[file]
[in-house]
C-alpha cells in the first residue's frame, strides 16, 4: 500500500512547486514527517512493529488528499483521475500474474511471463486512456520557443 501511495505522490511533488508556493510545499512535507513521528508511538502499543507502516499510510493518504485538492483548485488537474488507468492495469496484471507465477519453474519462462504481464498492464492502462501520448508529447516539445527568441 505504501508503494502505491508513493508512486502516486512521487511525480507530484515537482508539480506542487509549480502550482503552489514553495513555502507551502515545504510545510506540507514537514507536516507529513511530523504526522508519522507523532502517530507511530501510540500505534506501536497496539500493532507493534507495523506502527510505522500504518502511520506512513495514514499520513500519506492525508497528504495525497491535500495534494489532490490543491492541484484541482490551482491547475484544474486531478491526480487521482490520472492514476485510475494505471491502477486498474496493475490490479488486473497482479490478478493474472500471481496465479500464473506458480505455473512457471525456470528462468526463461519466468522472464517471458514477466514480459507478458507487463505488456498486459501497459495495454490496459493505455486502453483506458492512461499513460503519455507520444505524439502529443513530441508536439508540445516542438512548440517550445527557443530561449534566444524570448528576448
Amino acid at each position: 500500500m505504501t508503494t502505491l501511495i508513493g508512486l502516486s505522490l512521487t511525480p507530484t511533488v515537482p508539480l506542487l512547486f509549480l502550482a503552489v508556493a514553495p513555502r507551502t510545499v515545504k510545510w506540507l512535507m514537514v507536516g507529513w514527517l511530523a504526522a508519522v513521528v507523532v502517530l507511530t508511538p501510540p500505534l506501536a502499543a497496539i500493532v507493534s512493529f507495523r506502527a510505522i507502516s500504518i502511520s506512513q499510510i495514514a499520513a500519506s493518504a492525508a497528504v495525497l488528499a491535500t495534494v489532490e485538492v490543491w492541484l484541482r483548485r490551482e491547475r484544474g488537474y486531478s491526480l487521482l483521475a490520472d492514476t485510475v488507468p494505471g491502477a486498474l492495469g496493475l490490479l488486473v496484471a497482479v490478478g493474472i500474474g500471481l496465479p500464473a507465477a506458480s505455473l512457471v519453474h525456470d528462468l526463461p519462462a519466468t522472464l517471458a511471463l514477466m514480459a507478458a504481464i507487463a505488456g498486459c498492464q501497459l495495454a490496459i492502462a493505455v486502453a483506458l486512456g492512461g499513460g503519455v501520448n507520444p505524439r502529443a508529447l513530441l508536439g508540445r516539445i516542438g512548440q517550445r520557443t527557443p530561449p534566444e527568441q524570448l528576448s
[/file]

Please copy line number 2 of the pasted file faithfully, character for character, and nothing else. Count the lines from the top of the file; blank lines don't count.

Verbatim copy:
C-alpha cells in the first residue's frame, strides 16, 4: 500500500512547486514527517512493529488528499483521475500474474511471463486512456520557443 501511495505522490511533488508556493510545499512535507513521528508511538502499543507502516499510510493518504485538492483548485488537474488507468492495469496484471507465477519453474519462462504481464498492464492502462501520448508529447516539445527568441 505504501508503494502505491508513493508512486502516486512521487511525480507530484515537482508539480506542487509549480502550482503552489514553495513555502507551502515545504510545510506540507514537514507536516507529513511530523504526522508519522507523532502517530507511530501510540500505534506501536497496539500493532507493534507495523506502527510505522500504518502511520506512513495514514499520513500519506492525508497528504495525497491535500495534494489532490490543491492541484484541482490551482491547475484544474486531478491526480487521482490520472492514476485510475494505471491502477486498474496493475490490479488486473497482479490478478493474472500471481496465479500464473506458480505455473512457471525456470528462468526463461519466468522472464517471458514477466514480459507478458507487463505488456498486459501497459495495454490496459493505455486502453483506458492512461499513460503519455507520444505524439502529443513530441508536439508540445516542438512548440517550445527557443530561449534566444524570448528576448